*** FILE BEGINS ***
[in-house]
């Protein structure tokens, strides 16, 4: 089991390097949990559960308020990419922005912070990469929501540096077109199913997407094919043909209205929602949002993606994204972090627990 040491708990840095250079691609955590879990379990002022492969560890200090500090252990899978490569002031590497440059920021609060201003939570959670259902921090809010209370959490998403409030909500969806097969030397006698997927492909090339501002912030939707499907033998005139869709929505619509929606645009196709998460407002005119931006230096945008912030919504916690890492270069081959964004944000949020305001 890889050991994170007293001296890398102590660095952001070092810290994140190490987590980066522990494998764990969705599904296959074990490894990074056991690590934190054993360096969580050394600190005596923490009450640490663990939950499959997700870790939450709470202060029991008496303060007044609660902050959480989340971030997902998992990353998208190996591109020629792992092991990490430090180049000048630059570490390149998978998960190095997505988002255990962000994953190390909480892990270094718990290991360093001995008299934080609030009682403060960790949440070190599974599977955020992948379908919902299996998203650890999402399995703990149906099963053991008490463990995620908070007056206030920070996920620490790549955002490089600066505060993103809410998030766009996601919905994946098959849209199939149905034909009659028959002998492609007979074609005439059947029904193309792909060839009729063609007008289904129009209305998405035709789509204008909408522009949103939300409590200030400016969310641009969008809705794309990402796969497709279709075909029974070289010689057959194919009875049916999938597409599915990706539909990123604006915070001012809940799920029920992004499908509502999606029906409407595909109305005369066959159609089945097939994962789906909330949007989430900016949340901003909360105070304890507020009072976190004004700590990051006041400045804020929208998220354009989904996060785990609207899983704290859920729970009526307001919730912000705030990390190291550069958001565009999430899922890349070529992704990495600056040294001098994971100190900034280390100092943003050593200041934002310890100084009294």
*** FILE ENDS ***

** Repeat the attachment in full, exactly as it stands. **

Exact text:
[in-house]
């Protein structure tokens, strides 16, 4: 089991390097949990559960308020990419922005912070990469929501540096077109199913997407094919043909209205929602949002993606994204972090627990 040491708990840095250079691609955590879990379990002022492969560890200090500090252990899978490569002031590497440059920021609060201003939570959670259902921090809010209370959490998403409030909500969806097969030397006698997927492909090339501002912030939707499907033998005139869709929505619509929606645009196709998460407002005119931006230096945008912030919504916690890492270069081959964004944000949020305001 890889050991994170007293001296890398102590660095952001070092810290994140190490987590980066522990494998764990969705599904296959074990490894990074056991690590934190054993360096969580050394600190005596923490009450640490663990939950499959997700870790939450709470202060029991008496303060007044609660902050959480989340971030997902998992990353998208190996591109020629792992092991990490430090180049000048630059570490390149998978998960190095997505988002255990962000994953190390909480892990270094718990290991360093001995008299934080609030009682403060960790949440070190599974599977955020992948379908919902299996998203650890999402399995703990149906099963053991008490463990995620908070007056206030920070996920620490790549955002490089600066505060993103809410998030766009996601919905994946098959849209199939149905034909009659028959002998492609007979074609005439059947029904193309792909060839009729063609007008289904129009209305998405035709789509204008909408522009949103939300409590200030400016969310641009969008809705794309990402796969497709279709075909029974070289010689057959194919009875049916999938597409599915990706539909990123604006915070001012809940799920029920992004499908509502999606029906409407595909109305005369066959159609089945097939994962789906909330949007989430900016949340901003909360105070304890507020009072976190004004700590990051006041400045804020929208998220354009989904996060785990609207899983704290859920729970009526307001919730912000705030990390190291550069958001565009999430899922890349070529992704990495600056040294001098994971100190900034280390100092943003050593200041934002310890100084009294």